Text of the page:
Foreign Regulators Share SEC’s Focus On Insider Trading But Not On Ending The Short Sale Ban

Foreign regulators seem to share the SEC’s focus on insider trading. At the same time, not all overseas regulators seem to agree with the SEC’s position on ending the emergency short ban initially instituted because of the market crisis.

Last year, the SEC took an aggressive posture toward insider trading enforcement, bringing 25% more such cases than the year before. Regulators in other jurisdictions also are taking an aggressive posture in this area. Consider, for example, the case brought last week by Okokrim, the economic crimes unit of the Norway police, which focuses on the current market crisis. There, Norway’s largest bank, DnB Nor, and two of its employees face insider trading allegations. According to a Reuters report, the bank sold 2.3 billion crowns’ ($329.1 million) worth of government bonds on October 9 and 10. These sales took place two days before the announcement by the government of a 350 billion crown banking rescue plain on October 12. That plan is based on allowing banks to swap their covered bonds for new government debt. The announcement of the plan apparently depressed bond prices.

Bank Chief Executive Rune Bjerke, a former leader of the ruling Labour party, released a statement claiming that he did not have any knowledge of the rescue plan at the time of the trades. According to the government however, prior to the announcement of the plan leading banks in the country were consulted about it. The chairman DnB Nor, which is 34% owned by he government, stated that if there was any wrong doing it was the fault of the bank and not that of any individual.

On Friday, the Ontario Securities Commission obtained a split verdict in an insider trading case. Two former executives of Agnico-Eagle Mines Ltd., a gold mining company, were tried on charges of insider trading based on allegations of illegal trading or tipping prior to a 2003 corporate announcement.

Once executive was convicted. However the other, Barry Landen, former vice president of corporate affairs, was found not guilty of illegally tipping an accountant. Mr. Landen reportedly had access to inside information through his position with the company.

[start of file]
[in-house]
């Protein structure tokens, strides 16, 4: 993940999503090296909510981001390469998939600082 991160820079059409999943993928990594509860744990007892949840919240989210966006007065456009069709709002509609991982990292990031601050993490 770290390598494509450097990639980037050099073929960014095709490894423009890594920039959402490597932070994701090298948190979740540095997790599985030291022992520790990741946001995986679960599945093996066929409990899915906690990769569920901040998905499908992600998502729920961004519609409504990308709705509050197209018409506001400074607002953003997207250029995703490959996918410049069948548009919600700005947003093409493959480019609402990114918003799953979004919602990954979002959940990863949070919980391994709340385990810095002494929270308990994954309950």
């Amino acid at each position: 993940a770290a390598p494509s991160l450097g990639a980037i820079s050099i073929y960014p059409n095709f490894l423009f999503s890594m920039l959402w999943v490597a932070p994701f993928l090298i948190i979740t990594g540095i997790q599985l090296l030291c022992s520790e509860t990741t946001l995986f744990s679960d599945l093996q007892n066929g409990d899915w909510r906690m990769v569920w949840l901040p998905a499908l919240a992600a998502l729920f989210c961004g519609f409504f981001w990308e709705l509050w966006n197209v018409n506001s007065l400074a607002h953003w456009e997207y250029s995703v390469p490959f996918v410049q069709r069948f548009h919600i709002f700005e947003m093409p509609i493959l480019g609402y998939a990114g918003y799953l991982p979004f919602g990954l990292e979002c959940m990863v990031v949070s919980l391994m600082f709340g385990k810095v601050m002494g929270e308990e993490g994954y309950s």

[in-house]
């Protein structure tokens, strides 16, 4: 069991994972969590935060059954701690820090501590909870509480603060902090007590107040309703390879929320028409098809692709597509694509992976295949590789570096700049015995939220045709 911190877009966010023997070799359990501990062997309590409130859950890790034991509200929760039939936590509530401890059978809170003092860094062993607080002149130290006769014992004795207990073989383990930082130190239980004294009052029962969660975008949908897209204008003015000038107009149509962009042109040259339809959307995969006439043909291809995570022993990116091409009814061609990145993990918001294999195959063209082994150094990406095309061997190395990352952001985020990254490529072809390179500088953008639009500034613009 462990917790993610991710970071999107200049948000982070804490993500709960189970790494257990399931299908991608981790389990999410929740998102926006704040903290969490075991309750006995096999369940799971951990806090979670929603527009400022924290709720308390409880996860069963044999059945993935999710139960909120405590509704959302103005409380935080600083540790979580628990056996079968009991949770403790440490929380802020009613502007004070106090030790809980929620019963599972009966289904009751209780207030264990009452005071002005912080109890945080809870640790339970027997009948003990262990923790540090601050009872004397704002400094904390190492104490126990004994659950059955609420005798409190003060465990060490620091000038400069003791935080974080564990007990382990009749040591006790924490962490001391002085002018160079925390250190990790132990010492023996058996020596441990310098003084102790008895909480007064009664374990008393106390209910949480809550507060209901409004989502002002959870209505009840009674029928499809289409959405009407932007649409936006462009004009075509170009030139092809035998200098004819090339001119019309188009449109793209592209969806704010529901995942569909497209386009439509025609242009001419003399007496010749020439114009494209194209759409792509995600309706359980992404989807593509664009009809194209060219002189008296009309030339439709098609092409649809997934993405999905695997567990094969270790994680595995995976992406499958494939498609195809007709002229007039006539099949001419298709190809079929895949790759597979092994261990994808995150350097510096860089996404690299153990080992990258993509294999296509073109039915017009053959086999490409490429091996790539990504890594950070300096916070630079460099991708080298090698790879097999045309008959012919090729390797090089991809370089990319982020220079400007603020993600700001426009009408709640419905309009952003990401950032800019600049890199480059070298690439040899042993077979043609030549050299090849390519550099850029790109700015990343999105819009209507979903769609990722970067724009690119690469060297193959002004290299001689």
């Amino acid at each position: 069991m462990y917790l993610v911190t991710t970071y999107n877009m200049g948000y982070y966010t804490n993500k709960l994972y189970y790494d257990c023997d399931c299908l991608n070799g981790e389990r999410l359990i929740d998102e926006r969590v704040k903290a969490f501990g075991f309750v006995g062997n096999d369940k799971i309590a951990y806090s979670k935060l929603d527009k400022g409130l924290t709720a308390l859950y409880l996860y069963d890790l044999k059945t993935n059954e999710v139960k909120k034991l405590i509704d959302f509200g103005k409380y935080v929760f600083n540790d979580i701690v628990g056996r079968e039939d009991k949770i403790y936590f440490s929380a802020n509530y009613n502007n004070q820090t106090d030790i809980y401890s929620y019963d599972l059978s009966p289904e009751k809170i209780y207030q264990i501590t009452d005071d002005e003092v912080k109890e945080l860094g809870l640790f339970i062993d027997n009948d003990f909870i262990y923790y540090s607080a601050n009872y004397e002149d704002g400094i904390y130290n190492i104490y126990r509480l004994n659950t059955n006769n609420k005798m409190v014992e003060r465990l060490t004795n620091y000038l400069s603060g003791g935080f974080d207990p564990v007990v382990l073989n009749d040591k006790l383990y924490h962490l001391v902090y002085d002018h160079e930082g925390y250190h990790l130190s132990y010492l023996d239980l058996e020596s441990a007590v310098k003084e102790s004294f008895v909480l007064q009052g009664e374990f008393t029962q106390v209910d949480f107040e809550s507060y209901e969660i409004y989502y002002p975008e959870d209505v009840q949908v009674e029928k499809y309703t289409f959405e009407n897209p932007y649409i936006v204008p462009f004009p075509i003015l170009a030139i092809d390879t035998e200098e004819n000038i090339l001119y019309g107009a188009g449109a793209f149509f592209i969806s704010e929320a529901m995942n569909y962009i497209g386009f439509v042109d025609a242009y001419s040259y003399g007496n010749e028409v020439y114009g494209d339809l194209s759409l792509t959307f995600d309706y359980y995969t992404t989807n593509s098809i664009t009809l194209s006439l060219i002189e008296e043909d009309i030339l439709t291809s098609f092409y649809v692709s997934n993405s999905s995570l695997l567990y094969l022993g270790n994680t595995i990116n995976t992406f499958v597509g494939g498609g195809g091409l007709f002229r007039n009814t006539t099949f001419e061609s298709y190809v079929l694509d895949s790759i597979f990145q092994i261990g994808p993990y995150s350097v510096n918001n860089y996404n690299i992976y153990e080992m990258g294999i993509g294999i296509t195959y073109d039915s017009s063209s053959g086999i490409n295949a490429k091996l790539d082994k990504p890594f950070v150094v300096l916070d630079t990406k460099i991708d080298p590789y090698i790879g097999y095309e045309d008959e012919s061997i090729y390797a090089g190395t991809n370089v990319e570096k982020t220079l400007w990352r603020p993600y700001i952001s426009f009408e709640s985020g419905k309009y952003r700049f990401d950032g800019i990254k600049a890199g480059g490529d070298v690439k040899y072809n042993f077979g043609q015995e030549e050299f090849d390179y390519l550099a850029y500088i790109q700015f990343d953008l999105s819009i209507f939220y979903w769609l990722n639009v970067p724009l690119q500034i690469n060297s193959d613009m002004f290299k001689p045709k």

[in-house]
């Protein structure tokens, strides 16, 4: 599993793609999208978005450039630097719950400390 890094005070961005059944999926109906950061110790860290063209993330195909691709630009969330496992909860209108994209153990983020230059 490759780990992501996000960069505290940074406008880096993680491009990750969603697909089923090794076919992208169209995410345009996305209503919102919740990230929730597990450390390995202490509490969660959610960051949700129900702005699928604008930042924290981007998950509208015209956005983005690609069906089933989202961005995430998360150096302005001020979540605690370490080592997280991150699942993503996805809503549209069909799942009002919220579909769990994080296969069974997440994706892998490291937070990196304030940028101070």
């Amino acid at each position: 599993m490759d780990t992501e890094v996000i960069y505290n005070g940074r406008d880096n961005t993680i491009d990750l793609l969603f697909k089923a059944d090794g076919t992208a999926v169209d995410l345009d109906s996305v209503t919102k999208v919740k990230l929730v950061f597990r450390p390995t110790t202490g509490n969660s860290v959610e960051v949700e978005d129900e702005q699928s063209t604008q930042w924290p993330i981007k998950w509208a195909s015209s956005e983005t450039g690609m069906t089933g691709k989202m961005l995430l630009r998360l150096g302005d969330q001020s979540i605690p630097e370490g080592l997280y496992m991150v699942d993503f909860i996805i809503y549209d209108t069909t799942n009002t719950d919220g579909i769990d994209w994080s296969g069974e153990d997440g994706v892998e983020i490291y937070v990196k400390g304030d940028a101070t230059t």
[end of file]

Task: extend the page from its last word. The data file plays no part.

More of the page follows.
Securities regulators in Quebec announced a series of insider trading prosecutions last week, according to the Montreal Gazette. In one case involving trading in the shares of Consolidated Thompson Iron Mines, Ltd., a Toronto Stock Exchange listed exploration company, insider trading charges were brought against the president of the company, Richard Quesnel along with two others. The charges are based on trading while in possession of a confidential feasibility study.

In a second action, the Quebec regulators brought an administrative proceeding against Claude Cajolet based on insider trading allegations. Mr. Cajolet is alleged to have traded in the shares of Engenuity Technologies, Inc. Mr. Cajolet is a former director of the company. These cases and two other significant cases brought by the agency last year follow new report which was highly critical of the agency’s efforts in this area.

Other foreign regulators are also focusing on insider trading. In Kenya, securities regulators are in the mists of a high profile, first of its kind, insider trading trial. The case is based on claims that Terry Davidson, traded while in possession of privileged information about Uchumi Supermarket shares which is in receivership. In South Korea, the Seoul Central Prosecutors’ Office is investigating whether a senior auditor of the Board of Audit used inside information for a company with which he had close ties to profit.

At the same time, other regulators do not share the SEC’s view that the emergency ban on short selling should be terminated. The SEC ended its temporary based earlier this month as discussed here. In the UK, in contrast, the FSA has taken a different view. After reviewing its ban and expressing concern about possible market abuse, the regulator decided to leave it in place to the mid-January as initially announced.

Similarly, last Tuesday Australia’s corporate regulator extended its ban on covered short selling. The Australian Securities and Investments Commission announced that in view of the fragile market conditions it was extending its ban on nonfinancial stocks until November 18. For financial stocks the short selling ban will remain in effect until January 27, 2009.